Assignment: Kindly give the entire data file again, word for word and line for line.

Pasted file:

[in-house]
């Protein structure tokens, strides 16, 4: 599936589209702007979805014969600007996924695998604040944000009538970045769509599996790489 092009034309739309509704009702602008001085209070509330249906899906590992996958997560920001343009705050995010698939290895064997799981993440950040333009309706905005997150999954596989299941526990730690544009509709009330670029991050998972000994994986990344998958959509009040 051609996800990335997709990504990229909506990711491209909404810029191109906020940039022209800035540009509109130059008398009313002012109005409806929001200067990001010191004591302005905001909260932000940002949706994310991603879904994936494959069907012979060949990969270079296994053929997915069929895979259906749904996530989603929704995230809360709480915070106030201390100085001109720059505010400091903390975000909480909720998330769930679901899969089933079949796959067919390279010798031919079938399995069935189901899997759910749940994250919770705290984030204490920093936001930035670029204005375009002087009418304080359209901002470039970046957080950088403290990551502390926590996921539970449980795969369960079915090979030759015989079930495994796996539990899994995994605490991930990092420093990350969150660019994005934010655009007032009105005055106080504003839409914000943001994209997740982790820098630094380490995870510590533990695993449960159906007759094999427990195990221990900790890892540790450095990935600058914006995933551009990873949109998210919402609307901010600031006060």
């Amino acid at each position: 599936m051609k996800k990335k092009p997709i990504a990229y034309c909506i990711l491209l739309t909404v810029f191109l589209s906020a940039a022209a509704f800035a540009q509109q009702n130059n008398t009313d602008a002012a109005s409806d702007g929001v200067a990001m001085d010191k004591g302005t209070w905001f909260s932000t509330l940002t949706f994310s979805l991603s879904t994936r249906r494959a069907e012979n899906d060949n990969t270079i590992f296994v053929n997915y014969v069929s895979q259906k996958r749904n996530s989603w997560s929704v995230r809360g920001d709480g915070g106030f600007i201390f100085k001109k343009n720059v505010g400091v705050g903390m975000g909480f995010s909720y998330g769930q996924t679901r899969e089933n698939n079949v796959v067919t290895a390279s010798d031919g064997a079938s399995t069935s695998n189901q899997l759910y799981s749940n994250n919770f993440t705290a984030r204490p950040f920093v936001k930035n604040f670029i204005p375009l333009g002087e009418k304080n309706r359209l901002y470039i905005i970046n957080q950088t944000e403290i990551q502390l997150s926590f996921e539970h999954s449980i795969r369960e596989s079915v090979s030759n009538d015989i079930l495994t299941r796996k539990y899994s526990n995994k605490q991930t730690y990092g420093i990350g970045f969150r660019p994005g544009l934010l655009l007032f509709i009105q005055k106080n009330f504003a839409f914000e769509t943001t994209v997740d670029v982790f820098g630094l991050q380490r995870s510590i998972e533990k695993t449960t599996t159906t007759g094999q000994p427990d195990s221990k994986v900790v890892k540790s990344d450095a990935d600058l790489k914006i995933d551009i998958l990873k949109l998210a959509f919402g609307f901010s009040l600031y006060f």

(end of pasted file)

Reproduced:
[in-house]
């Protein structure tokens, strides 16, 4: 599936589209702007979805014969600007996924695998604040944000009538970045769509599996790489 092009034309739309509704009702602008001085209070509330249906899906590992996958997560920001343009705050995010698939290895064997799981993440950040333009309706905005997150999954596989299941526990730690544009509709009330670029991050998972000994994986990344998958959509009040 051609996800990335997709990504990229909506990711491209909404810029191109906020940039022209800035540009509109130059008398009313002012109005409806929001200067990001010191004591302005905001909260932000940002949706994310991603879904994936494959069907012979060949990969270079296994053929997915069929895979259906749904996530989603929704995230809360709480915070106030201390100085001109720059505010400091903390975000909480909720998330769930679901899969089933079949796959067919390279010798031919079938399995069935189901899997759910749940994250919770705290984030204490920093936001930035670029204005375009002087009418304080359209901002470039970046957080950088403290990551502390926590996921539970449980795969369960079915090979030759015989079930495994796996539990899994995994605490991930990092420093990350969150660019994005934010655009007032009105005055106080504003839409914000943001994209997740982790820098630094380490995870510590533990695993449960159906007759094999427990195990221990900790890892540790450095990935600058914006995933551009990873949109998210919402609307901010600031006060």
């Amino acid at each position: 599936m051609k996800k990335k092009p997709i990504a990229y034309c909506i990711l491209l739309t909404v810029f191109l589209s906020a940039a022209a509704f800035a540009q509109q009702n130059n008398t009313d602008a002012a109005s409806d702007g929001v200067a990001m001085d010191k004591g302005t209070w905001f909260s932000t509330l940002t949706f994310s979805l991603s879904t994936r249906r494959a069907e012979n899906d060949n990969t270079i590992f296994v053929n997915y014969v069929s895979q259906k996958r749904n996530s989603w997560s929704v995230r809360g920001d709480g915070g106030f600007i201390f100085k001109k343009n720059v505010g400091v705050g903390m975000g909480f995010s909720y998330g769930q996924t679901r899969e089933n698939n079949v796959v067919t290895a390279s010798d031919g064997a079938s399995t069935s695998n189901q899997l759910y799981s749940n994250n919770f993440t705290a984030r204490p950040f920093v936001k930035n604040f670029i204005p375009l333009g002087e009418k304080n309706r359209l901002y470039i905005i970046n957080q950088t944000e403290i990551q502390l997150s926590f996921e539970h999954s449980i795969r369960e596989s079915v090979s030759n009538d015989i079930l495994t299941r796996k539990y899994s526990n995994k605490q991930t730690y990092g420093i990350g970045f969150r660019p994005g544009l934010l655009l007032f509709i009105q005055k106080n009330f504003a839409f914000e769509t943001t994209v997740d670029v982790f820098g630094l991050q380490r995870s510590i998972e533990k695993t449960t599996t159906t007759g094999q000994p427990d195990s221990k994986v900790v890892k540790s990344d450095a990935d600058l790489k914006i995933d551009i998958l990873k949109l998210a959509f919402g609307f901010s009040l600031y006060f």